Source: Journal of Commerce Article

Dec 22, 2009

Creating a Krafty supply chain

 

Kraft Foods as you might be able to imagine, has a mighty complex supply chain. The company prided itself in maintaining a high degree of supply chain efficiency and best practices right from 2003 when a lot of companies were still struggling with the term. The following is an article about the process improvement actions undertaken by the company during that period. It reflects the company’s drive to excel.

image

Let us do a brief background study of the company itself.

Kraft traces its origins to the early 1900s when J.L Kraft launched a successful Chicago cheese distributorship. Kraft's vision for the company was to bring to retailers a variety of cheeses of consistent quality with longer shelf life. In fact, one of the company's earliest contributions was the development of processed cheese in 1916.

Kraft was acquired by Philip Morris in 1988, and following an $8.4 billion initial public offering (IPO), began trading as a public company on June 13, 2001. With 18 U.S. dairy plants, Kraft reaped some $4.1 billion in dairy sales in 2002.

With 100 years of innovation under its belt, Kraft's core business strategies have included accelerating growth of its brands; driving global category leadership and world-class productivity, quality and service; and building employee and organizational excellence. By creatively focusing on new product development in response to consumer demand for convenient meals, on-the-go snacking, and health and wellness, Kraft has captured its fair share of some of the fastest-growing distribution channels worldwide. The company has also developed customized products and marketing to reach rapidly expanding demographic segments such as the African-American and Hispanic populations in the United States.

Copyright: 2003 Stagnito Communications

With its stock now at just a fraction of what it was in the years ensuing this change, especially combined with its hostile bid to take over Cadbury, Kraft Foods entered 2009 looking for creative ideas to drive down costs and drive up profits. It is a fact now that in 2009, Kraft Foods has cut down 50 million Truck miles from its distribution network, thereby drastically reducing fuel costs and also keeping a tab on maintenance.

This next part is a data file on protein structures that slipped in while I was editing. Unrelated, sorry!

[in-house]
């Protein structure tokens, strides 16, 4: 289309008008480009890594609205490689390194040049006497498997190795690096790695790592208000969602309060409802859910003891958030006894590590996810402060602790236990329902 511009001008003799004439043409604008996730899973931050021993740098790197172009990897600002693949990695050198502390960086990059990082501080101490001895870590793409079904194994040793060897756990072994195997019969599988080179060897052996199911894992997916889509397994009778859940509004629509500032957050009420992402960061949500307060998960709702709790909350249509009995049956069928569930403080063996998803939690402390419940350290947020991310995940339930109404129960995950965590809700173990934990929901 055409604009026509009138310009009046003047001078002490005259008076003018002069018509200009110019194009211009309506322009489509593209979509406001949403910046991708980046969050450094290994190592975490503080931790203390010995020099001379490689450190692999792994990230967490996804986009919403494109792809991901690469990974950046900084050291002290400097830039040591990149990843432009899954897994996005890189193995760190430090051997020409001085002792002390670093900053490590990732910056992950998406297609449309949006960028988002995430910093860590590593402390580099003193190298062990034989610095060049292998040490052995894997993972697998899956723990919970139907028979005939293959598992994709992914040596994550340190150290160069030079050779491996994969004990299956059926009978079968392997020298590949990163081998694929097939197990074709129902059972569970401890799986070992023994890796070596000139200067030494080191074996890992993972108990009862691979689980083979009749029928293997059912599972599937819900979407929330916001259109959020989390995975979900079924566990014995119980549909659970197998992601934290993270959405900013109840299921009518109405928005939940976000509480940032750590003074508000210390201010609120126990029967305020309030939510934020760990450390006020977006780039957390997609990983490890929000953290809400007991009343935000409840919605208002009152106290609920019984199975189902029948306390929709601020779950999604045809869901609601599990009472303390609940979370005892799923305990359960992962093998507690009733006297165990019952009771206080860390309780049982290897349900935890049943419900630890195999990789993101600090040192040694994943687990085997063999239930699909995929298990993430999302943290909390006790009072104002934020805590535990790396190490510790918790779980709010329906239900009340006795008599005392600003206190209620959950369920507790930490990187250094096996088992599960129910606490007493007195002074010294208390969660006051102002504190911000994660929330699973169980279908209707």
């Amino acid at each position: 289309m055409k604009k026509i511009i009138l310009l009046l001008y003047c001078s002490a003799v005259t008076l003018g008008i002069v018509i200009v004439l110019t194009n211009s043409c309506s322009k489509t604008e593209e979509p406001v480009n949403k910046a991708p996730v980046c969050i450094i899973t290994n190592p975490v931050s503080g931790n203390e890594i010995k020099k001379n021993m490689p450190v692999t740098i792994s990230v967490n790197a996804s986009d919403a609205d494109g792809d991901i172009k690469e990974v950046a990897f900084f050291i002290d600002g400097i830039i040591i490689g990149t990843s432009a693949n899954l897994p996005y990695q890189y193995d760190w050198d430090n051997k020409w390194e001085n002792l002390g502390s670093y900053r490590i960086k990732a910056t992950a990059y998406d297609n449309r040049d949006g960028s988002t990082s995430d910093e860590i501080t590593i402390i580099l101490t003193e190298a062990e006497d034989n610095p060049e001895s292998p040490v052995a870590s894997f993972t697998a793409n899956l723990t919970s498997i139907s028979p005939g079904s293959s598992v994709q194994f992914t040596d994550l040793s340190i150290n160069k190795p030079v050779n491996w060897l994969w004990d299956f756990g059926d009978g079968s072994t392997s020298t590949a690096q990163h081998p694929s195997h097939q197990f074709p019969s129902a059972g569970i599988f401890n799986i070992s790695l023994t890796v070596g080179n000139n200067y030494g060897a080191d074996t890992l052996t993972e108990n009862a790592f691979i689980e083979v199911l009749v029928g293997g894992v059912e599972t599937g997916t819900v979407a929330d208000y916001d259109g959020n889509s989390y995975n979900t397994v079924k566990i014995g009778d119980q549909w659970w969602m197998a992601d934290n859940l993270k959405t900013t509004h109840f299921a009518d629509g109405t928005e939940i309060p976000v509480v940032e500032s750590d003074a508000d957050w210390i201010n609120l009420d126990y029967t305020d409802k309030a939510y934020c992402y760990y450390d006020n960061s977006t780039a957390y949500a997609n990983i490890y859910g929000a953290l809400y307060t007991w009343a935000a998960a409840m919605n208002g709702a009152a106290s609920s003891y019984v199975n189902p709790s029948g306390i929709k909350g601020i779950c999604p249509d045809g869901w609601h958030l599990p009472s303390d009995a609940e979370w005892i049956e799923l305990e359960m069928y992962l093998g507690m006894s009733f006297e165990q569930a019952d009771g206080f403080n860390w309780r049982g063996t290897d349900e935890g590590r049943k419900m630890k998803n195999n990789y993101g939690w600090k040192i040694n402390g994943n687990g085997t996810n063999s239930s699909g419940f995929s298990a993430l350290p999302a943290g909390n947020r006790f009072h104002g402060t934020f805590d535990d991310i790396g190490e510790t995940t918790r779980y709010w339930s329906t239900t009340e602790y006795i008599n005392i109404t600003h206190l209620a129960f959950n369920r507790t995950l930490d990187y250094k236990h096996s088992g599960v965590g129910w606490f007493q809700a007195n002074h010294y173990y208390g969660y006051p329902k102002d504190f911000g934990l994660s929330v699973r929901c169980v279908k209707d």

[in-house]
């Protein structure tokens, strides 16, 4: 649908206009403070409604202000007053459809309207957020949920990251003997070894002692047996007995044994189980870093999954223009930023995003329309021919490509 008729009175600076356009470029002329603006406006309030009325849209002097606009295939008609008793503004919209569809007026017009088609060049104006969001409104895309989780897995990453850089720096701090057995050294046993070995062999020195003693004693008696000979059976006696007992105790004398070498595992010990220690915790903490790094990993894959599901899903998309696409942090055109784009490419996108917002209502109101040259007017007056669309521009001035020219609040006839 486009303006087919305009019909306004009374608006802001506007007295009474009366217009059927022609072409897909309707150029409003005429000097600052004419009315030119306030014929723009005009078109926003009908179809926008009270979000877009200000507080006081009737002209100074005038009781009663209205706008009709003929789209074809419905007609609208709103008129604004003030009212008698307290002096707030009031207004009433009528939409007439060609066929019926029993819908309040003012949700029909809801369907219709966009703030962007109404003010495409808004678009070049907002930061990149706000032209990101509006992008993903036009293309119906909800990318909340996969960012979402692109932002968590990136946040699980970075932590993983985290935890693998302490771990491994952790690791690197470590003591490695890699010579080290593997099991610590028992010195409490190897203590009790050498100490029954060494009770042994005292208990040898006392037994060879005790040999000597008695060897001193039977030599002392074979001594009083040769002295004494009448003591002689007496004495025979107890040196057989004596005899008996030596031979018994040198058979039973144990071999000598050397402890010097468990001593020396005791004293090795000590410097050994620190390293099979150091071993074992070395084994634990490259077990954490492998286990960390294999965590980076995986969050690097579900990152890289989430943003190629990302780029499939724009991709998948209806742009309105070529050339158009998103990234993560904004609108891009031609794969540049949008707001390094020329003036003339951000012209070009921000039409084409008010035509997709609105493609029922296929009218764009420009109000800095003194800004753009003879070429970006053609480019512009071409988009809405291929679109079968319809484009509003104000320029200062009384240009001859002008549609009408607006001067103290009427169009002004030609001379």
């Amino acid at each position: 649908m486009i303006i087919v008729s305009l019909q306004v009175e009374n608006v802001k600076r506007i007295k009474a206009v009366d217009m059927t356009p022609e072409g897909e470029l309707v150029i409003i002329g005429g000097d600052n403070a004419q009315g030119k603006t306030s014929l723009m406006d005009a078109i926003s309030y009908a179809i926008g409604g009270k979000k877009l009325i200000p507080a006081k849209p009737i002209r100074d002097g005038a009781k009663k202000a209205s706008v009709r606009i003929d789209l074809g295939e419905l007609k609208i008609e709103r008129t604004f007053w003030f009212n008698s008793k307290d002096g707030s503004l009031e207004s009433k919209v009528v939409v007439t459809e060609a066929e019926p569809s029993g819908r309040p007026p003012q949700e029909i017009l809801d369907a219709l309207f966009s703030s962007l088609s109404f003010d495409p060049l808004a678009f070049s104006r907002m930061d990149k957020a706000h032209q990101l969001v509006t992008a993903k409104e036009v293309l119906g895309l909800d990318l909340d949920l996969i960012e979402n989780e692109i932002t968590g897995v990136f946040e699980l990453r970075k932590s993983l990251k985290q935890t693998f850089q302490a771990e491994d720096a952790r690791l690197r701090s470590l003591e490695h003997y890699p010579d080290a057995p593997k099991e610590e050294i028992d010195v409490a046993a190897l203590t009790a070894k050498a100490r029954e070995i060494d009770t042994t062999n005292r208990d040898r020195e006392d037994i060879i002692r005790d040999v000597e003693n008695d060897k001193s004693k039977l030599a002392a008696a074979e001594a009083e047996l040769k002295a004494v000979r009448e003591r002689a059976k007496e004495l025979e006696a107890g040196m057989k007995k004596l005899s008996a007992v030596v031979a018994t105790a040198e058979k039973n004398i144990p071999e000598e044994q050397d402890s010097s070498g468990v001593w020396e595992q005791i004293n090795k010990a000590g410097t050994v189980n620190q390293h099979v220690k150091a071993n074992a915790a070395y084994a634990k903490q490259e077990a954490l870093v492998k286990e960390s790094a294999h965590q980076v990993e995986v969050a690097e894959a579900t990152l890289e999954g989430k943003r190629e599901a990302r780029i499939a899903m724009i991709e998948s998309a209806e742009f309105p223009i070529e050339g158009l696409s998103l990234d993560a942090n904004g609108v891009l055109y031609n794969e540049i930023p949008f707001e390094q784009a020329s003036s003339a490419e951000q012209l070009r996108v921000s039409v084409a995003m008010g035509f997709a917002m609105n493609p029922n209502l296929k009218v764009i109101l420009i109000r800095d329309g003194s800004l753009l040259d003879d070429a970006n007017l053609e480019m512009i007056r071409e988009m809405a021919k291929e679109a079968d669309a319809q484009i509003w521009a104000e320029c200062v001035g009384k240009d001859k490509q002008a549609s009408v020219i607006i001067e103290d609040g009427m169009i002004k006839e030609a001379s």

The $42 billion manufacturer of products from Kraft cheese to Maxwell House coffee to Oscar Mayer meats chopped the highway miles over the past four years using alternatives to trucking, and rethinking its distribution network on a broad scale.

Some of its inbound and outbound freight shifted from highways to rail and to waterways, the company said. It also streamlined distribution, repositioning hubs and other facilities to reduce the number of trucks it needs and the number of miles they travel.

"We think about miles, piles and idles when moving our product," Steve Yucknut, vice president of sustainability at the Northfield, Ill.-based company, said last month. "We're finding ways to drive fewer miles, reduce inventory piles and eliminate idling trucks."

In Ohio, the company switched 10,000 truck shipments to barge to deliver wheat to its Toledo flour mill. That saved more than a million miles and 2,000 tons of carbon dioxide emissions, the company said. It is testing hybrid trucks in direct store delivery service.

Its 20 largest plants and distribution centers in North America also are using transportation and warehouse optimization software to maximize the amount of product shipped per truckload, taking the equivalent of 1,500 trucks off the road. Kraft also used transportation management software from Oracle to cut more than 500,000 empty miles from its private fleet trips last year.

The company's top 50 for-hire motor carriers use the software as well, the company said. Kraft is also among the shippers pushing Congress to allow heavier trucks on U.S. highways, claiming the use of trucks weighing up to 97,000 pounds would reduce fuel use and carbon emissions and allow shippers to move freight in fewer trucks.

Source: Journal of Commerce Article